I have a few high res TIFF files I'd like to reduce in size as they are currently around 20 MB, but need to get them down to no more than 10 MB so I can upload them to a website. Is there a way I can do this without converting them into JPEG files to avoid losing too much quality?

The dimensions of the pictures I'm looking at are around 3540 by 2720 pixels. DPI is 300.

Thanks :)

  • 1
    PNG will get you some improvement. I recompressed a few high-quality photographs with those dimensions to PNG and got 12-14MB. But high-quality JPEG (like ImageMagick's "convert in.tif -quality 92 out.jpg") gets them down to 3.5-5MB with no visible difference. Even -quality 75 looks pretty good and is much smaller. If your images aren't photos PNG might work better. Dec 24, 2015 at 4:34
  • WebP can really compress without losing as much quality as JPEG. But it depends on what exactly the end use is for the file, if that file type is accepted. Mar 12 at 20:14

3 Answers 3


I would resave the TIFF file with LZW compression turned on. That should get the size down considerably.


If you are using Photoshop, you would simply "Save As", choose .TIF as your format and location.

After that you should get a dialog box (see below) with compression options.

how to save a tif file with compression

  • how would I do that?
    – Tim
    Dec 24, 2015 at 2:27
  • @go-junta - Thank you for the edit. Should've done it from the get-go. Apparently, I need some sleep. ;)
    – ErickP
    Dec 24, 2015 at 3:15
  • Sometimes, you can get TIFs that have layers. Either flatten layers before exporting, or uncheck "export layers" when saving TIFs in Photoshop. May 16, 2017 at 9:07

If you have uncompressed TIFFs and work on a Mac, you can batch compress them in Terminal with tiffcp -c lzw "INPUT_FILE" "OUTPUT_FILE"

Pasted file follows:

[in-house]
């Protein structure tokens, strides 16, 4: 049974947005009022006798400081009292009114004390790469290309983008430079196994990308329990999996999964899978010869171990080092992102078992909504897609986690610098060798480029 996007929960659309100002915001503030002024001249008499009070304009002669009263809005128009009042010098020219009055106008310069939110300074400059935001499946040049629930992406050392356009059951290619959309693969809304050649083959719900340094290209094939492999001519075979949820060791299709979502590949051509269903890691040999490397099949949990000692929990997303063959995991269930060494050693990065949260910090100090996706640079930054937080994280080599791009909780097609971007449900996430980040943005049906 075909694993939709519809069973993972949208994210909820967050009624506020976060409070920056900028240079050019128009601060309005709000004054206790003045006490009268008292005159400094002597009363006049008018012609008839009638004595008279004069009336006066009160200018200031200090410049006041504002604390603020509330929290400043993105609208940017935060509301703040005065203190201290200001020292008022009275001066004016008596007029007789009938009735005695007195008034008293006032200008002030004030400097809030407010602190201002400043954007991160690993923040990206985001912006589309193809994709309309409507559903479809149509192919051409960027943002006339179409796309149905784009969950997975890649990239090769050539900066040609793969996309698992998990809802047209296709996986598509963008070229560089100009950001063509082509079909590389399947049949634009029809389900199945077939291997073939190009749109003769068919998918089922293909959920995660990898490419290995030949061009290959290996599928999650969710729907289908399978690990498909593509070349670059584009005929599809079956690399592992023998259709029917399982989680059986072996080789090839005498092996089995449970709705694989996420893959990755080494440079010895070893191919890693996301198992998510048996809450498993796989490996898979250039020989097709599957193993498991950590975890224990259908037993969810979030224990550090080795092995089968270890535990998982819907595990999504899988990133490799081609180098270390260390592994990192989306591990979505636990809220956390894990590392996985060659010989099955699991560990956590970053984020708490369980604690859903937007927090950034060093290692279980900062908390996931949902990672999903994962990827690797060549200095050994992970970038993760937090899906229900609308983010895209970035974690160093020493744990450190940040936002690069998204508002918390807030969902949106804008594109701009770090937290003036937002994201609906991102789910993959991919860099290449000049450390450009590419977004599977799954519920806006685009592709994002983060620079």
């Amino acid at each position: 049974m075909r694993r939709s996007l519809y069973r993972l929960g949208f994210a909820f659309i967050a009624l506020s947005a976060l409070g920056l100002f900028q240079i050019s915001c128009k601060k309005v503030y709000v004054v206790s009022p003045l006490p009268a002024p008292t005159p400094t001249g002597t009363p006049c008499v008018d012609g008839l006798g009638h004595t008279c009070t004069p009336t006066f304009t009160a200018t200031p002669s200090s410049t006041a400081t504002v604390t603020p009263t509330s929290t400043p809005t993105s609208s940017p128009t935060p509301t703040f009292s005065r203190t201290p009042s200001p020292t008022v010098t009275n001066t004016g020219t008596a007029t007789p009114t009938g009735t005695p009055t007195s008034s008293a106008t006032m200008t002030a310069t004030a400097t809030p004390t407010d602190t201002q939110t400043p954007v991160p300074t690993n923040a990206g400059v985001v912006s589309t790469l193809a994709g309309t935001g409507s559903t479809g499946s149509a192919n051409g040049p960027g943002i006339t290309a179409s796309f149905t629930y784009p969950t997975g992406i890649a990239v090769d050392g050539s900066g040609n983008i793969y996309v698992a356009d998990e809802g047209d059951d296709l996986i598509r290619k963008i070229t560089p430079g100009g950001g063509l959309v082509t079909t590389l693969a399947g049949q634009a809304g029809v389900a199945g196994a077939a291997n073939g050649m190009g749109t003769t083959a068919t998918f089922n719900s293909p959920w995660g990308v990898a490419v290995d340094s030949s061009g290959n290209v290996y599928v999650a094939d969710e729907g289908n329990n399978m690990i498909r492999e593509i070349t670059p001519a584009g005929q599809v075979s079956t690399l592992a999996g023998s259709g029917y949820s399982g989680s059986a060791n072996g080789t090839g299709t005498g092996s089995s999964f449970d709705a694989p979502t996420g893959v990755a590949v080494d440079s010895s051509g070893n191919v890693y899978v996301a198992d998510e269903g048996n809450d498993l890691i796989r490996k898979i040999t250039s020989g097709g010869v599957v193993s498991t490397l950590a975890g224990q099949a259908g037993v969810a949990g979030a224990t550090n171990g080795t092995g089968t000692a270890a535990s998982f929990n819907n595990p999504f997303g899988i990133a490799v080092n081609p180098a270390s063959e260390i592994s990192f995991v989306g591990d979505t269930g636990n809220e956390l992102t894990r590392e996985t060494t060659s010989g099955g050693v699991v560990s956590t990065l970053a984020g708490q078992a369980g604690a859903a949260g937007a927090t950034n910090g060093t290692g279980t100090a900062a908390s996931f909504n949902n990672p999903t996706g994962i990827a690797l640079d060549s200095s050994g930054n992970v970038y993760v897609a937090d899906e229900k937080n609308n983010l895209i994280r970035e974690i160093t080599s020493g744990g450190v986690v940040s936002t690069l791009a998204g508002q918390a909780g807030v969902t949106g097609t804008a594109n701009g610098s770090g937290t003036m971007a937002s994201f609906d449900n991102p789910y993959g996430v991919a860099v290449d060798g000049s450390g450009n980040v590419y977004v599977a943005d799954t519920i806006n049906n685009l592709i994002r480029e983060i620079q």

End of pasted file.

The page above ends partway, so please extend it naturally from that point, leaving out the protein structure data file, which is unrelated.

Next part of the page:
I just did this, to compress a big folder of tiffs, with additional commands to preserve the original modification time on the files:

for f in *.tif *.tiff; do out="$f.lzw.tiff"; if tiffcp -c lzw "$f" "$out"; then touch -r "$f" "$out" && mv "$out" "$f"; else echo "ERROR with $f"; fi; done

Or a more readable multi-line version:

for f in *.tif *.tiff; do \
  out="$f.lzw.tiff"; \
  if tiffcp -c lzw "$f" "$out"; then \
    touch -r "$f" "$out" && mv "$out" "$f"; \
  else \
    echo "ERROR with $f"; \
  fi; \

(tiffcp comes with the libtiff homebrew package. So you need to have homebrew installed, but if you are lazy enough you probably already have it)


I would recommend you to use the bulk tiff image compression online tool developed by IMGCentury. I personally tested upto 500MB sized single tiff image which is compressed without any issue. But the compression took almost 2 minutes and ready to download. No images have been upload to the server for the compression. Find more information here: https://imgcentury.com/image-compressor/compress-tiff/

  • 1
    This is a bit suspicious. If the tool is developed by you it's ok as long as you say it. Is it?
    – Rafael
    Mar 12 at 18:38
  • Actually, this tool is made by myself only and yeah it is completely safe, kindly visit the below reddit page to know about the safety and security of the tool and essential features of the IMGCentury.com image compression tool. I made this tool with 2 years of hard work! reddit.com/r/web_design/comments/1bdfwvh/…
    – Arjun Das
    Mar 13 at 3:06
  • 1
    Please, add a small disclaimer in the body of the text.
    – Rafael
    Mar 13 at 15:52

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